beliefs that posterity decides were popular in our time.

Why is it that we are so bent on portraying the peoples of earlier
times as raving bigots? Is it because it makes us feel better about our
own bigotry? Let's at least allow our ancestors the same level of
intelligence and intellectual freedom as we allow ourselves -- every
age has its more popular stereotypes, but that does not mean that any
stereotype is universally believed, nor even believed by a majority of
the population, and it doesn't even mean that everybody know /about/
such stereotypes.

Tolkien has elsewhere shown that he was remarkably free of some of the
unpleasant stereotypes that were perhaps popular in his age: he
defended Germans in general during WWII (while forcefully rejecting the
Nazi doctrines), he defended Jews in the face of an opportunity for
very welcome economic gain (the Tolkien family wasn't exactly wealthy
in the years up to WWII) and so on.

The evidence points to Tolkien being less influenced by such bigotry or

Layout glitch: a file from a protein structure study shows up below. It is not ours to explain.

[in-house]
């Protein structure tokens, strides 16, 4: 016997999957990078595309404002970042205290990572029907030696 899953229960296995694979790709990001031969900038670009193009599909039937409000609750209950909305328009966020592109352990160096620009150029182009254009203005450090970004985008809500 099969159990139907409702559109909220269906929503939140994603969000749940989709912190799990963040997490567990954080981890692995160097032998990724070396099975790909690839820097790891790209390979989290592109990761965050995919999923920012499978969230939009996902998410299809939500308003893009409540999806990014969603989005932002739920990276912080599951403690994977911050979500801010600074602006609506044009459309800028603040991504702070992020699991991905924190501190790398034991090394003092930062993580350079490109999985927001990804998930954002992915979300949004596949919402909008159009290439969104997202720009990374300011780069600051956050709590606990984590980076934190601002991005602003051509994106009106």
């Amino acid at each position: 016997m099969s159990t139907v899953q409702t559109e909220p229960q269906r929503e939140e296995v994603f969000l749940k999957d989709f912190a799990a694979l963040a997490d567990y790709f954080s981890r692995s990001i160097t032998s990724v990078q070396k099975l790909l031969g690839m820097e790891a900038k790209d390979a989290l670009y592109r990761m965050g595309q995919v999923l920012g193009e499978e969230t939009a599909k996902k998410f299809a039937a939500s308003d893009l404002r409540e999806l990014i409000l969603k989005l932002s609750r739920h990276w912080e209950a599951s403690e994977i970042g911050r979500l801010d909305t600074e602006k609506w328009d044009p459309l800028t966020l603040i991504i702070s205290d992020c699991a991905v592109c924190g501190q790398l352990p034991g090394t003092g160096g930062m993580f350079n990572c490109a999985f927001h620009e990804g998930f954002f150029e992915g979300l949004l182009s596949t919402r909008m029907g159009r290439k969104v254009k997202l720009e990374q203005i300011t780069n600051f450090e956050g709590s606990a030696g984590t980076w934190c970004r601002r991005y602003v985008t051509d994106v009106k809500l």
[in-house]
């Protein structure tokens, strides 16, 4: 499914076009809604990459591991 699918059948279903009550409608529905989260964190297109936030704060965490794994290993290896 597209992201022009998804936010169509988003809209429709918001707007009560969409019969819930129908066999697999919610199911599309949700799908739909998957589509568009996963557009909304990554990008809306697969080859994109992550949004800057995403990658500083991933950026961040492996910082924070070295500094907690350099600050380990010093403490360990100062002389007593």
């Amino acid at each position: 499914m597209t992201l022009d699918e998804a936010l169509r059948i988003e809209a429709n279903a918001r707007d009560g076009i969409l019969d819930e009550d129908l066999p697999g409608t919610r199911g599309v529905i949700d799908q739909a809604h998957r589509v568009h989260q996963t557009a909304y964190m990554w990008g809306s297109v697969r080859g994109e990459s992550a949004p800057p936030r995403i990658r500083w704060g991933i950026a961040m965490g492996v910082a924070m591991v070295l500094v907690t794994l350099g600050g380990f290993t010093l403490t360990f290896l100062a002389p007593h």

stereotypes than most people, and while this, of course, doesn't mean
that he was unaware of the existence of such stereotypes and as such
might nonetheless have used them for literary effect, I do think that
it makes such a scenario a lot less likely.

This doesn't mean that Tolkien didn't use popular stereotypes in the
creation of his legendarium -- of course he did, but in general they
were the stereotypes of a thousand years ago, not of a mere hundred
years ago: stereotypes about Dwarves, Elves, warriors, dragons,
merchants and other matters of myth and legend figure prominently in
Tolkien's work.

<snip>